Sir Salman Rushdie and Extreme Forms of Criticism
cross postsed at dailyKos
This is Sir Salman Rushdie. I've been thinking about him a lot today.
You'll recall that after he published his novel, Satanic Verses, Ayatollah Khomeni issued a fatwa condemning him to death. It seems that Satanic Verses appropriated the prophet Muhammad as a character and attributed what some thought were insulting things to him. Later, the writer VS Naipaul, one of my heroes, described the fatwah as "an extreme form of literary criticism."
It may be difficult to tell what will insult readers and even make them throw rocks. As Rushdie himself wrote in The Ground Beneath Her Feet,
"Insults are mysteries. What seems to the bystander to be the cruelest, most destructive sledgehammer of an assault, whore! slut! tart!, can leave its target undamaged, while an apparently lesser gibe, thank god you're not my child, can fatally penetrate the finest suits of armour, you're nothing to me, you're less than the dirt on the soles of my shoes, and strike directly at the heart."
Which brings me ever so cautiously to the literary and rock throwing news. This February 6, 2006, New York Times' story is as frightening as it is hard to fathom:
Demonstrations against the publication of cartoons of the Prophet Muhammad by newspapers in Europe spread across Asia and the Middle East today, turning violent in Afghanistan, where at least four protesters were killed and over a dozen police officers and protesters injured.
The protests gained momentum all over the Muslim world, a day after attacks on the Danish consulate in Lebanon and the Danish and Norwegian Embassies in Damascus, Syria, on Saturday. Muslim clerics led demonstrations in half a dozen cities in Afghanistan, and protesters turned out in Indonesia, India, Thailand, Iran, and even in New Zealand, where local newspapers recently reprinted the offending cartoons.
A teenager died in Somalia in East Africa today when police fired in the air to disperse stone-throwing protesters and set off a stampede. A crowd of about 200 people stoned and broke the windows of the Austrian Embassy in the Iranian capital, Teheran, and tried to hurl gasoline bombs inside, Reuters reported. Police with riot shields prevented further damage and the crowd dissipated after an hour, the agency reported.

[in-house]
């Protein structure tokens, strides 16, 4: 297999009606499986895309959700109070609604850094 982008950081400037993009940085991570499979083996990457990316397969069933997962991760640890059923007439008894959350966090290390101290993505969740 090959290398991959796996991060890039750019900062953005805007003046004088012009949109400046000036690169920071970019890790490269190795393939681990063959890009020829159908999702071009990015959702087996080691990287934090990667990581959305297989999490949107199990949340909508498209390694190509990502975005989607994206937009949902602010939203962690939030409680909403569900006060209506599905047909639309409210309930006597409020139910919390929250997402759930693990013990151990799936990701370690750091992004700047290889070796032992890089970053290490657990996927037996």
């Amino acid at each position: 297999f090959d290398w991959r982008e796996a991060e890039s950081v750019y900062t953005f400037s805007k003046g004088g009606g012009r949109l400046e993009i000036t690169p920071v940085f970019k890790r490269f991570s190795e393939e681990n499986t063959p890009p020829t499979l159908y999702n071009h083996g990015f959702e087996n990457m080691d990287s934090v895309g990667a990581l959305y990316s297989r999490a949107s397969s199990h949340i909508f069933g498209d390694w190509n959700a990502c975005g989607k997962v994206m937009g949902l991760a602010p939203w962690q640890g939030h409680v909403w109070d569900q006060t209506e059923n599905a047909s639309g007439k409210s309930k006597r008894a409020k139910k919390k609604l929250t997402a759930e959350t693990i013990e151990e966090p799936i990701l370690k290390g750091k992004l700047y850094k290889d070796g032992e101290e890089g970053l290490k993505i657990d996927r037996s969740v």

And the threats of death as the result of Rushdie's Saturday knighthood. Take, as a small example, this literary criticism by Pakistan's religious affairs minister, quoted in the New York Times:
The religious affairs minister, Mohammed Ijaz ul-Haq, said in Parliament, “If someone exploded a bomb on his body, he would be right to do so unless the British government apologizes and withdraws the ‘sir’ title.”
Alas, I have worried that not enough people would read my 2005 book, The Dream Antilles. After all, Amazon has it ranked in the 400,000's today. But that seeming problem, a mix of ego, marketing and personal finance, pales compared with the idea that a few people would read my book and then thousands and thousands around the world would run into the streets trying to maim and kill people because of the affronts they perceived in it. Or that they would react in this way to some cartoons. Or the conferral of a knighthood on an author whose best work in my view was Midnight's Children, a remarkable magical realism novel paralleling the birth of India as a nation which won the 1981 Booker Prize and was later awarded the 'Booker of Bookers' Prize in 1993 as the best novel to be awarded the Booker Prize in its first 25 years. People here who know or have heard of only Satanic Verses should treat themselves to Midnight's Children. I just don't get it.
I will admit that I did smile when Mario Vargas Llosa had crowds attack the radio station in Aunt Julia and the Scriptwriter because of insults to Argentinians. I thought that was a riot, and I laughed aloud. But I am not laughing at today's news of reaction to Salman Rushdie's knighthood.
I guess I didn't realize that writing could be so dangerous. Or that criticism could be so extreme.